Summer has landed! Kind of. When the Danish summer rolls out her red (albeit underused!) carpet – it really is incredibly lovely. Perfect mild temperatures. Of course there’s always the chance that the Danish summer only seems that much better because two weeks prior it was 10 degrees and hailing.
Denmark produces some of the best strawberries in the world over the summer. They may be small – but they are tasty little buggers! Not like those big, bland watery things you often get abroad. My uncle in Jylland grows his own strawberries – Red Gold as we like to call them. Picking naturally ripened, spray-free fruits and veg from someone’s own garden makes you realise just how precious it actually is – and how rare it is becoming. Especially if you’re a city dweller.
Here in New Zealand we are blessed with a big variety of fresh local produce – my favourite summer picks would be avocados, apricots, cherries, raspberries and to-die-for plums! How exciting can a plum be, you may think! Well, if you haven’t tasted Hawke’s Bay grown Black Doris and George Wilson plums – you haven’t lived!
Superfood crazes erupt on a regular basis in today’s world. A few years ago in Denmark, sea-buckthorn (havtorn) suddenly rose from oblivion to stardom. Presumably due to its high vitamin C and essential fatty acid content, it has since become a popular ingredient in both gourmet foods as well as skincare products in the Nordic countries.
Manuka (a relative to tea tree) is native to New Zealand and some parts of southern Australia. Commonly cultivated for honey, essential oil and skincare, it is exported worldwide. Manuka has unique medicinal properties and is enjoyed both as a delicacy and as a remedy. The dark monofloral honey comes with a hefty price tag depending on potency. It has a strong and distinctively herbaceous taste, and in NZ it is a tried and trusted cure-all favourite.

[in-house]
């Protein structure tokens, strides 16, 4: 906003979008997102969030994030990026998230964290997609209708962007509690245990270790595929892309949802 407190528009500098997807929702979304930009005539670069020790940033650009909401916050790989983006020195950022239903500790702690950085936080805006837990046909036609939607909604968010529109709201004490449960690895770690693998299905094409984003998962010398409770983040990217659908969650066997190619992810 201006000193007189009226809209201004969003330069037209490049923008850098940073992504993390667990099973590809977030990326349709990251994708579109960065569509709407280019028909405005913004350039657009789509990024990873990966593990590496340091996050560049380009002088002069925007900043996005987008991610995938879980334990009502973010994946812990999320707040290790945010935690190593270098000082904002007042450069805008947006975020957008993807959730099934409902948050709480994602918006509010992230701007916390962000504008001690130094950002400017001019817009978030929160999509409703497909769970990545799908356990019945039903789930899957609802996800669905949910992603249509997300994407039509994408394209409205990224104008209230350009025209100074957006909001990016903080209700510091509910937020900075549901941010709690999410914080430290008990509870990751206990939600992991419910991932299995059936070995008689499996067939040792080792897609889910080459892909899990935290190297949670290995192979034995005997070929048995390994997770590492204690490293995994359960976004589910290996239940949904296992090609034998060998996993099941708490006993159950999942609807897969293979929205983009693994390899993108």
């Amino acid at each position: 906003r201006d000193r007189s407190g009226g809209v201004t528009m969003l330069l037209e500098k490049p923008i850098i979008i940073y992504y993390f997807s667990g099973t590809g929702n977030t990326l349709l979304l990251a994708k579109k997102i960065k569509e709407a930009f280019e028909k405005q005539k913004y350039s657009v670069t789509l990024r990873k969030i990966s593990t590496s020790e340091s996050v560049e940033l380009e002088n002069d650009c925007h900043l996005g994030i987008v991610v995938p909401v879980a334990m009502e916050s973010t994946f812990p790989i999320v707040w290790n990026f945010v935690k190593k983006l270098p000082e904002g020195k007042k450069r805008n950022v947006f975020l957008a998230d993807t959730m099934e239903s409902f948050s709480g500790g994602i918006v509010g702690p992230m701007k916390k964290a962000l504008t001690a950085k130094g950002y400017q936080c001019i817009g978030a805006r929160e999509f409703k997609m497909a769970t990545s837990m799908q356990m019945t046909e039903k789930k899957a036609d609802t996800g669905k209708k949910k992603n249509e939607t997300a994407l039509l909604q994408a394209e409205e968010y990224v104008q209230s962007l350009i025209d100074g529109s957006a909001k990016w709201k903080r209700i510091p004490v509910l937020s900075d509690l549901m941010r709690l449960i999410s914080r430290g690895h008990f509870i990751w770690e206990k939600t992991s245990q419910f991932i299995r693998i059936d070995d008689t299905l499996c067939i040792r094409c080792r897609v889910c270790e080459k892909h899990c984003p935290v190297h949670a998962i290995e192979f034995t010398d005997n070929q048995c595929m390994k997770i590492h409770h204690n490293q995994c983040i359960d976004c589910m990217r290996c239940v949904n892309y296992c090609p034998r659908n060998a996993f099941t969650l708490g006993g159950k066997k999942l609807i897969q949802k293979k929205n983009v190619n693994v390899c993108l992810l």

Taste of summer
Elderflower juice is one of the classic summer drinks in Denmark – the taste is mild and floral (just like the Danish summer!) and perfect when served with ice. Another chilled specialty is ‘koldskål’ – a refreshing milky dessert made with egg, vanilla and lemon and eaten with special biscuits.
To me the Danish summer is catching the smell of charcoal barbecued sausages, hot dog buns and lighter-fluid infused briquettes wafting across privet hedges on a summer’s eve as you bike through the neighbourhood … (sigh).
Large grunty BBQ equipment has been a staple in every Down Under household since forever. When their Nordic neighbours were still mucking about with wee round Weber grills, Kiwis and Aussies had long been operating huge, big man-appendix-extending things – which I see have now found their way into Danish gardens!
New Zealanders are also sausage lovers, yet their hot dog tradition is a very different experience to the elaborate Danish dog. A Kiwi hot dog is made by popping a sausage on a stick, rolling it in thick batter, deep frying it and dipping it in ketchup! That’s keeping it simple mate!